- Scott Powers, ESPN Staff Writer
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The Blackhawks’ penalty kill wasn’t something the team was proud of last season. They ranked 27th in the league with a 78.1 penalty-kill percentage and allowed 51 goals on 233 short-handed chances. It was sometimes embarrassing as opponents scored multiple power-play goals in nine games, including five by the Vancouver Canucks on Nov. 6, 2011.
Heading into this season, the Blackhawks understood their penalty kill had to improve if they were going to improve. Through 17 games, it has, and they have.
The Blackhawks can attribute their record-setting 14-0-3 start to the season to plenty of factors, but none has been more important than their penalty-kill success. The Blackhawks rank third with an 88.7 penalty-kill percentage and have given up seven goals on 62 chances this season.
After the Blackhawks set the NHL record for consecutive points to start a season with Friday’s 2-1 win over the San Jose Sharks -- a game that included a Blackhawks’ short-handed goal and killing off all four power plays -- coach Joel Quenneville proudly spoke of how far his penalty kill has come in a season.
“Special teams on a lot of nights can be the difference,” Quenneville said. “[Friday], definitely, you can say the key factor was our PK. Everybody takes a part of that, goaltending as well. But it was certainly an area we wanted to make sure we improved upon this year, and the guys have been very diligent in doing the right thing.”
The Blackhawks’ penalty kill has especially been vital because they’ve played in so many close games. One goal has decided 11 of their 17 games. A power-play goal here or there and the Blackhawks could have seen their streak stopped anywhere in the season’s first five weeks.
They weren't as fortunate last season. Chicago allowed 13 power-play goals on 53 chances for a 75.5 percent penalty-kill rate last season through 17 games.
“There’s a lot of things, probably a combination of things, that have helped,” Blackhawks defenseman Duncan Keith said. “I think getting key contributions from a lot of different players has helped. When you have that depth, everything is easy. It doesn’t come down to one or two guys. It’s a group effort; it’s a team effort.”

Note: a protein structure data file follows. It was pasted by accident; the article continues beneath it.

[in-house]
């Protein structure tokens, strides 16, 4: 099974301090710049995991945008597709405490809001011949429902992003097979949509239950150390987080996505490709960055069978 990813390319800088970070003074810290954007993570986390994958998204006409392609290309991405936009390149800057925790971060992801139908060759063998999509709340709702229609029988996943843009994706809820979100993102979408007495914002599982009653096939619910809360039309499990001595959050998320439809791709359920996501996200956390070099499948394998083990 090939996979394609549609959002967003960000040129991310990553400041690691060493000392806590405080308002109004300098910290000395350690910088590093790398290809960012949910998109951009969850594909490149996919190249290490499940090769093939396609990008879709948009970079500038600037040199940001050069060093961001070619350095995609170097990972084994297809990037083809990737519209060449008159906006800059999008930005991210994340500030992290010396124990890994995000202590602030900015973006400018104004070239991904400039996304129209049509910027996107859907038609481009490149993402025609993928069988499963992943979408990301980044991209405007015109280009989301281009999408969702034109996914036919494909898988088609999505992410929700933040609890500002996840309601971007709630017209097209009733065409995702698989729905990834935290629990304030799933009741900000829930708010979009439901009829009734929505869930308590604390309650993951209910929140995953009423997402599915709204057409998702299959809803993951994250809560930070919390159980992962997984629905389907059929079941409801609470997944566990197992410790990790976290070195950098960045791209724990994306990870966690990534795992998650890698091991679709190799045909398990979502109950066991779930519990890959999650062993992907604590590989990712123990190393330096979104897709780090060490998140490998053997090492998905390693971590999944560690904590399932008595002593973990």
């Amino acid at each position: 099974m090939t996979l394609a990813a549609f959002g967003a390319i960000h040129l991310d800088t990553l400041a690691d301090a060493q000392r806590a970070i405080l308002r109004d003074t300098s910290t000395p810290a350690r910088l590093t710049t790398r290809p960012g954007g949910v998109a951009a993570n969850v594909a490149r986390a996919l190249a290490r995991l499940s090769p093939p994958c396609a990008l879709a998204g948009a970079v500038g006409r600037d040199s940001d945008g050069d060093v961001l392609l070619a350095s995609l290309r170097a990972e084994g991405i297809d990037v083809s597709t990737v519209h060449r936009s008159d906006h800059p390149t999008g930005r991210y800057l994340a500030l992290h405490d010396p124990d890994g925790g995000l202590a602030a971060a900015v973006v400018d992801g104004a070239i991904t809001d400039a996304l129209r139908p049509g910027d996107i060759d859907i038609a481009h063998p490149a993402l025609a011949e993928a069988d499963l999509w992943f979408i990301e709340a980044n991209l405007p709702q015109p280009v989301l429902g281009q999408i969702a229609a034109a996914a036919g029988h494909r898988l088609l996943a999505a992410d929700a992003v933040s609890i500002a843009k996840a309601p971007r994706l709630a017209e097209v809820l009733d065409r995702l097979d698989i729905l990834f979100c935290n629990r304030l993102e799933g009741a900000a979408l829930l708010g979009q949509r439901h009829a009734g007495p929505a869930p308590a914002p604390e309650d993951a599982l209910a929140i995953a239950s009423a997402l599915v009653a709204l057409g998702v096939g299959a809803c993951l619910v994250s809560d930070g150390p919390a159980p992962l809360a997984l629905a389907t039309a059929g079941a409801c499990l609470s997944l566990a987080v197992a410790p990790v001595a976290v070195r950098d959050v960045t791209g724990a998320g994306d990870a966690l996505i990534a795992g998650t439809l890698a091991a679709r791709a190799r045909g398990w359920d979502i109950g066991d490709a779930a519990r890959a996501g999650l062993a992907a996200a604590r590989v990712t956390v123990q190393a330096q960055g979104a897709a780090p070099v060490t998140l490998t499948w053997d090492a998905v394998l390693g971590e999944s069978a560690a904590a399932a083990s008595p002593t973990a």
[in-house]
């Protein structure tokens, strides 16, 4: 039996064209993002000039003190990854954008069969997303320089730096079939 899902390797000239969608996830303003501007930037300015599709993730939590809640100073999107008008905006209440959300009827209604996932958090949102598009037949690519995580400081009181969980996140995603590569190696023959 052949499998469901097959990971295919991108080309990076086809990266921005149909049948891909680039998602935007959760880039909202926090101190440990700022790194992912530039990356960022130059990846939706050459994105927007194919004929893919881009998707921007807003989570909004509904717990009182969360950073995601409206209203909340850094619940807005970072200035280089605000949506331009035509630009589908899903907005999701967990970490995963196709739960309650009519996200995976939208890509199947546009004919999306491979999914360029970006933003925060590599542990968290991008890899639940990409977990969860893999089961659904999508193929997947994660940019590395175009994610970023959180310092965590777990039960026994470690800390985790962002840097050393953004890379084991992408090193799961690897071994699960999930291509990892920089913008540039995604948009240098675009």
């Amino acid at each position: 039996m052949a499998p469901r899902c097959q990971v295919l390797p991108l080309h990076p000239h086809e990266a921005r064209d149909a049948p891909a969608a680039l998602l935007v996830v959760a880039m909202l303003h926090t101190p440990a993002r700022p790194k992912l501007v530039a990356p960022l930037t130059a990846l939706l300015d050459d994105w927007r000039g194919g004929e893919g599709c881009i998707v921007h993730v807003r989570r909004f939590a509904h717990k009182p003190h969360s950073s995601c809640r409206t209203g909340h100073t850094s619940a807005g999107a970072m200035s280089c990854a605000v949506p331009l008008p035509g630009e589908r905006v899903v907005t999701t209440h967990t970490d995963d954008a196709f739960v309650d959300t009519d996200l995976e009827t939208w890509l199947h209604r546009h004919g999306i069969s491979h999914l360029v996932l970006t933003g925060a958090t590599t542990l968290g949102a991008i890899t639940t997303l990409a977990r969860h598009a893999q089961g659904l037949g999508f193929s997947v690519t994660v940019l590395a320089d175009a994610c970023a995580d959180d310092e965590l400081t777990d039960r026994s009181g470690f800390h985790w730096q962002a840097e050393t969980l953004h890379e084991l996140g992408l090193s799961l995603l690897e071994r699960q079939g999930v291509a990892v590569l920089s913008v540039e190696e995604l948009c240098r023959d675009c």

Defensemen Keith, Hjalmarsson, Brent Seabrook and Johnny Oduya and forwards Jonathan Toews, Dave Bolland, Patrick Sharp, Marcus Kruger, Michael Frolik and Marian Hossa have all been essential on the penalty kill. Rookie Brandon Saad has also been given more time on it recently, and he scored the team’s first short-handed goal of the season Friday.
Kruger and Frolik, who also play together on the fourth line, have been penalty-kill superstars this season.
“Certainly Kruges and Fro carved out a niche for us,” Quenneville said. "That's helped us in other areas as well."
The Blackhawks’ penalty kill has also proved more important this season because they’ve been allowing opponents more power plays. Chicago allowed an average of 2.8 power plays a game last season, and that’s up to 3.7 this season.
Chicago is bouncing back on the penalty kill after allowing a power-play goal. Just once this year has an opponent scored more than one power-play goal. Opponents have been shut out on the power play in 11 games.
All in all, Hjalmarsson feels like the Blackhawks have turned a weakness from last season into a strength.
“Just being in shooting lanes, having a good structure, get pucks out, goaltending has been unbelievable so far -- it’s a lot of elements that affect the penalty kill,” Hjalmarsson said. “If you have a good specials team, it’s going to win a lot of games for you during a season. So far, it’s been [going] really well. Hopefully, we can keep it rolling.”